As evidence suggests that reading literary narrative fiction alters readers’ sense of self and social perceptions, it may play an important role in enhancing such awareness. Uncovering the preconditions and underlying processes of literary reading, the present project examines how literature can be used to effect personal and social changes.
Literary theorists and psychologists alike suggest that reading (literary) fiction helps readers develop new possible selves in a safe way, and reflect on their wished-for and feared selves. Moreover, it may help readers imagine what it might be like to be in the shoes of others, thus developing readers’ theory of mind. One of the strengths literary texts present over non-literary ones is that in challenging readers, they stimulate and extend their imagination by means of more complex or deviating plots. In doing so, literary texts may promote readers’ understanding of themselves and others.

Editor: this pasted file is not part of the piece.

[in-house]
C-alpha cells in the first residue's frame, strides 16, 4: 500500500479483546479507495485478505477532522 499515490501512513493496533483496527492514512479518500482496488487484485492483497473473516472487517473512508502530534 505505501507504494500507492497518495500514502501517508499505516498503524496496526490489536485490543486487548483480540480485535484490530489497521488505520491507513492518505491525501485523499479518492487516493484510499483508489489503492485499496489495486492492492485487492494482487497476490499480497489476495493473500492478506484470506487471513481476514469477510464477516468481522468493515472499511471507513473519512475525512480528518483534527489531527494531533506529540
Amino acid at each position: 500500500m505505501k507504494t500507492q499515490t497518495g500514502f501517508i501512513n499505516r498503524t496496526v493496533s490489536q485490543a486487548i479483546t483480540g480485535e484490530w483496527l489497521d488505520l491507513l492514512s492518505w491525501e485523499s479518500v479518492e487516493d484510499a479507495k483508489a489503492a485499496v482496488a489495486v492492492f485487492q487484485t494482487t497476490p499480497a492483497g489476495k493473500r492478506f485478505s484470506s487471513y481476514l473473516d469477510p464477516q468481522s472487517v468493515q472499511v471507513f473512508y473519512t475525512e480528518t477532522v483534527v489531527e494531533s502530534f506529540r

Our multidisciplinary team of literary scholars, educationalists, and organization psychologists aims to investigate (1) which forms of interactions between readers and literary narrative fiction lead to transformations in readers’ understandings of themselves and others, (2) whether (and which) textual qualities contribute to such transformative effects, for instance as compared to self-help books, (3) under which conditions literature-based interventions can enhance these effects, and (4) their applications in particular within two types of social contexts: literary education at upper secondary school level (HAVO/VWO) and the workplace, primarily on managers and leaders.